01/21/2004 1:00AM

Owner of 'Fame' reaps rewards

Email

PORTLAND, Ore. - Trainer Jimmy Glenn couldn't be present to saddle In Search of Fame for last weekend's Director's Handicap for older Quarter Horses at 350 yards, so breeder Dave Nelson handled the chores. A former owner of In Search of Fame, Nelson sold half of In Search of Fame to his friend Larry Campbell before the horse started, and sold the other half to Campbell in 2000.

"Jimmy says Dave has made two mistakes in racing," said Campbell. "The first was when he sold half of In Search of Fame to me. The second was when he sold me the other half."

In Search of Fame's narrow victory over the 4-year-old Mr. Eye Will in the Director's was his 25th win from 42 career starts, and the $4,225 winner's prize boosted his earnings to $119,024. The Director's result reversed Mr. Eye Will's narrow victory over In Search of Fame in the Columbia River Handicap on Dec. 5.

In Search of Fame, who covered the Director's distance in 18.10, .44 off his own track record, improved his mark at Portland Meadows to 22 wins from 28 tries.

"I'm not sure whether he loves this track or he just hates to travel," said Campbell. "I know we sent him to Boise for two weeks a couple of years ago, and he lost 200 pounds. Since then, we've tried to keep him close to home."

Home for In Search of Fame is Glenn's farm in Yoncallah, Ore., where he returns after every race; he vans back to Portland Meadows only to race. The routine obviously suits him, but his owner notes that In Search of Fame's assignments get more difficult with every campaign.

"He has some age on him now, and every year there are younger horses stepping up to challenge him," said Campbell. "He can still hold his own, but he doesn't often win drawing away like he used to. Now it's always close."

Perhaps one reason In Search of Fame hasn't dominated his recent races is that in six of his last seven starts he has drawn the inside post, which is generally considered a disadvantage in straightaway races at this track.

Campbell said he kidded director of racing Jerry Kohls on entry day about the string of unfavorable post draws, accusing Kohls of rigging the process. In response, Kohls allowed Campbell to shake his own entry pea out of the bottle.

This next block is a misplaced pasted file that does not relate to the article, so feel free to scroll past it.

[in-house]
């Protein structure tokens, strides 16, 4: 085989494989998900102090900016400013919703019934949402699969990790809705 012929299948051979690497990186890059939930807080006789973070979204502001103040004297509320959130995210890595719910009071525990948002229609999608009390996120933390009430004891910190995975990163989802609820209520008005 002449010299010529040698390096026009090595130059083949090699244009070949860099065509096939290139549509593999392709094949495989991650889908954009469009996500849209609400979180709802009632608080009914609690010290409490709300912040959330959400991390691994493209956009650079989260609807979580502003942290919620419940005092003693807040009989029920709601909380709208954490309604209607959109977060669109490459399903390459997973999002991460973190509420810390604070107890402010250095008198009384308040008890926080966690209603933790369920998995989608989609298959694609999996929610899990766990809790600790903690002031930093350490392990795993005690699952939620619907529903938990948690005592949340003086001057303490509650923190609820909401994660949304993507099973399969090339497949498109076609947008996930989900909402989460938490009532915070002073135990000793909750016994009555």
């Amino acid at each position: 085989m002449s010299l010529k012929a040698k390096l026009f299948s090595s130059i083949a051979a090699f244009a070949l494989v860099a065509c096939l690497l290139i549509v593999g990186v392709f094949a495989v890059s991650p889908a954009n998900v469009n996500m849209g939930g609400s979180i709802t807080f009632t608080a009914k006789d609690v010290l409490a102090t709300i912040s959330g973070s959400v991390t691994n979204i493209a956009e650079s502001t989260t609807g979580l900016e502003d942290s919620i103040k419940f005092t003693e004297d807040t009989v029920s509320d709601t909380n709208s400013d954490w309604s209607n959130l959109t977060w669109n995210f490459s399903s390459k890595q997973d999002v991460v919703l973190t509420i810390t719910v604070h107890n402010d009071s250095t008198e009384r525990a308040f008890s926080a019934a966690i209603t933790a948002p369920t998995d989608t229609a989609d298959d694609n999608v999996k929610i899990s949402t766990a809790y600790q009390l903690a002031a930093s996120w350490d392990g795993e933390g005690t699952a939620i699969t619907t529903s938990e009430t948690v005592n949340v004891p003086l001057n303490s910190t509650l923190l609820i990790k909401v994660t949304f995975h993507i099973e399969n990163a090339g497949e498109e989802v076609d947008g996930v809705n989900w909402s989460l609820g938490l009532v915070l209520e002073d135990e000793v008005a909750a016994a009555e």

"Naturally, I shook out the pea numbered 1," Campbell said.

Crispin continues winning ways

The temperatures in Portland were frigid from Jan. 5, the first day racing was lost to a brutal winter storm, through Jan. 12, when the fourth straight day of scheduled racing was canceled. Nevertheless, jockey Joe Crispin remained hot.

Crispin, who set a record with seven wins on a single card here in 2000, posted six wins on a 10-race program Jan. 3, the final day of racing before the break. When racing resumed last Friday, he scored with his first four mounts.

"I've got a history of winning races in bunches, and I can't really explain it other than to say I'm taking good care of myself now," he said. "I'm going to church and living right, and good things seem to happen when I do that."

Crispin came back to win three races on Saturday's card, boosting his total, through 36 days of racing, to 47 wins. He trails only leading rider Juan Gutierrez, who has 59 wins.

Locals busy at Keeneland sale

Local horsemen were well-represented at last week's mixed sale at Keeneland, as breeder Michael Stafford and trainers Jonathan Nance, Jim Fergason, Carol Duby, and Nick Lowe were all in attendance. They combined to buy about 20 horses, mostly yearlings, according to Lowe.

"We were all pretty impressed by the pedigrees we could buy for not very much money," said Lowe. "I got a yearling filly by Real Quiet from a really nice Pine Bluff mare for $3,500, for example."

Lowe said the best-looking yearlings sold extremely well but most had winter coats and were still underweight from the stress of weaning and sales preparation.

"A lot of them weren't very pretty, but there were some real bargains to be had if you could look past that," he said. "At least we thought they were bargains. I guess time will tell."

Horsemen give a hand at track

Some horsemen were housebound by the recent storm, which featured freezing rain that blanketed the entire Portland area with an inch or more of ice. Those who made it to the track often helped out by feeding their neighbors' horses and walking them under the shedrows. Other exercises were impractical.

"It was too icy," said trainer Eulia Bischoff. "I finally brought a pick-axe from home, and we chipped two inches of ice off the wood chips under our hotwalker. We got our horses a little exercise on the hotwalker, but it wasn't much."

The track was frozen and closed to training from Monday, Jan. 5, through Tuesday, Jan. 13. In response, Kohls shortened many of the races offered for last weekend's racing.